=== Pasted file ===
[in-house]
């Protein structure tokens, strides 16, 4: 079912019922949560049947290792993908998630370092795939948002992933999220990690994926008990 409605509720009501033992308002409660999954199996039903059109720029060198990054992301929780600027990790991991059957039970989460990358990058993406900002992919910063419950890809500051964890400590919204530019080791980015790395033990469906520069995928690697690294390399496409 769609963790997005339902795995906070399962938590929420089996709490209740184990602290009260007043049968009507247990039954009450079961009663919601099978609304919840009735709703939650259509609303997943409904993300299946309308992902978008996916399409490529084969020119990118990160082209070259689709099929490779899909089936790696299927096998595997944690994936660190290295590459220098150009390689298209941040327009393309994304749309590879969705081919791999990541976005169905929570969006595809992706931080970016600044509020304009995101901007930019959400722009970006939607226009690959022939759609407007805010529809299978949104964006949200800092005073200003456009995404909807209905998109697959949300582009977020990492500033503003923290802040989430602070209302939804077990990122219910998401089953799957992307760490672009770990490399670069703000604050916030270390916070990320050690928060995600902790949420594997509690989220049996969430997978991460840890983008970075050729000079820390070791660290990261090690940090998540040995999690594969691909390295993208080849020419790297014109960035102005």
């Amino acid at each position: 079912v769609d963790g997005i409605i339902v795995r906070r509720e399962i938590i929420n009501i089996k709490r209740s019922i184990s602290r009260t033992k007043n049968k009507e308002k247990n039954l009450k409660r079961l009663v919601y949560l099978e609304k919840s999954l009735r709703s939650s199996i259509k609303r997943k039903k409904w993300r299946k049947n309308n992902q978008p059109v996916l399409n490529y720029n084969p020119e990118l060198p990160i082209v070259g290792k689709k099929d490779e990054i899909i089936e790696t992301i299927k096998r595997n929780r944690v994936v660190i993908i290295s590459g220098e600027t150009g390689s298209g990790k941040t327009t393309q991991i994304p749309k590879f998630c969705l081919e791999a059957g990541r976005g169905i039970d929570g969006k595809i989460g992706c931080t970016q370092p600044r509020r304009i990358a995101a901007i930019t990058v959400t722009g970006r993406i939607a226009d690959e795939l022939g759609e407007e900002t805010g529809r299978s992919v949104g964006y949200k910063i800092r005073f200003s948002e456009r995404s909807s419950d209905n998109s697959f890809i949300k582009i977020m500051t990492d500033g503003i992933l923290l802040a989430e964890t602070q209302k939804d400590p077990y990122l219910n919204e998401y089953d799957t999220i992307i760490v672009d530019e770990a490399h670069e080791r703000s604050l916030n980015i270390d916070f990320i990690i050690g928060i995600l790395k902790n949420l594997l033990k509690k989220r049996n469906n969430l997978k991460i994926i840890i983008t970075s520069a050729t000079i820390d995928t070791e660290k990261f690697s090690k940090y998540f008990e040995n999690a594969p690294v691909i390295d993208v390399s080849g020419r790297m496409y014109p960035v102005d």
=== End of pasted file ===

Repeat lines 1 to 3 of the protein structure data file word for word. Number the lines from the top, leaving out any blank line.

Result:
[in-house]
């Protein structure tokens, strides 16, 4: 079912019922949560049947290792993908998630370092795939948002992933999220990690994926008990 409605509720009501033992308002409660999954199996039903059109720029060198990054992301929780600027990790991991059957039970989460990358990058993406900002992919910063419950890809500051964890400590919204530019080791980015790395033990469906520069995928690697690294390399496409 769609963790997005339902795995906070399962938590929420089996709490209740184990602290009260007043049968009507247990039954009450079961009663919601099978609304919840009735709703939650259509609303997943409904993300299946309308992902978008996916399409490529084969020119990118990160082209070259689709099929490779899909089936790696299927096998595997944690994936660190290295590459220098150009390689298209941040327009393309994304749309590879969705081919791999990541976005169905929570969006595809992706931080970016600044509020304009995101901007930019959400722009970006939607226009690959022939759609407007805010529809299978949104964006949200800092005073200003456009995404909807209905998109697959949300582009977020990492500033503003923290802040989430602070209302939804077990990122219910998401089953799957992307760490672009770990490399670069703000604050916030270390916070990320050690928060995600902790949420594997509690989220049996969430997978991460840890983008970075050729000079820390070791660290990261090690940090998540040995999690594969691909390295993208080849020419790297014109960035102005």
């Amino acid at each position: 079912v769609d963790g997005i409605i339902v795995r906070r509720e399962i938590i929420n009501i089996k709490r209740s019922i184990s602290r009260t033992k007043n049968k009507e308002k247990n039954l009450k409660r079961l009663v919601y949560l099978e609304k919840s999954l009735r709703s939650s199996i259509k609303r997943k039903k409904w993300r299946k049947n309308n992902q978008p059109v996916l399409n490529y720029n084969p020119e990118l060198p990160i082209v070259g290792k689709k099929d490779e990054i899909i089936e790696t992301i299927k096998r595997n929780r944690v994936v660190i993908i290295s590459g220098e600027t150009g390689s298209g990790k941040t327009t393309q991991i994304p749309k590879f998630c969705l081919e791999a059957g990541r976005g169905i039970d929570g969006k595809i989460g992706c931080t970016q370092p600044r509020r304009i990358a995101a901007i930019t990058v959400t722009g970006r993406i939607a226009d690959e795939l022939g759609e407007e900002t805010g529809r299978s992919v949104g964006y949200k910063i800092r005073f200003s948002e456009r995404s909807s419950d209905n998109s697959f890809i949300k582009i977020m500051t990492d500033g503003i992933l923290l802040a989430e964890t602070q209302k939804d400590p077990y990122l219910n919204e998401y089953d799957t999220i992307i760490v672009d530019e770990a490399h670069e080791r703000s604050l916030n980015i270390d916070f990320i990690i050690g928060i995600l790395k902790n949420l594997l033990k509690k989220r049996n469906n969430l997978k991460i994926i840890i983008t970075s520069a050729t000079i820390d995928t070791e660290k990261f690697s090690k940090y998540f008990e040995n999690a594969p690294v691909i390295d993208v390399s080849g020419r790297m496409y014109p960035v102005d």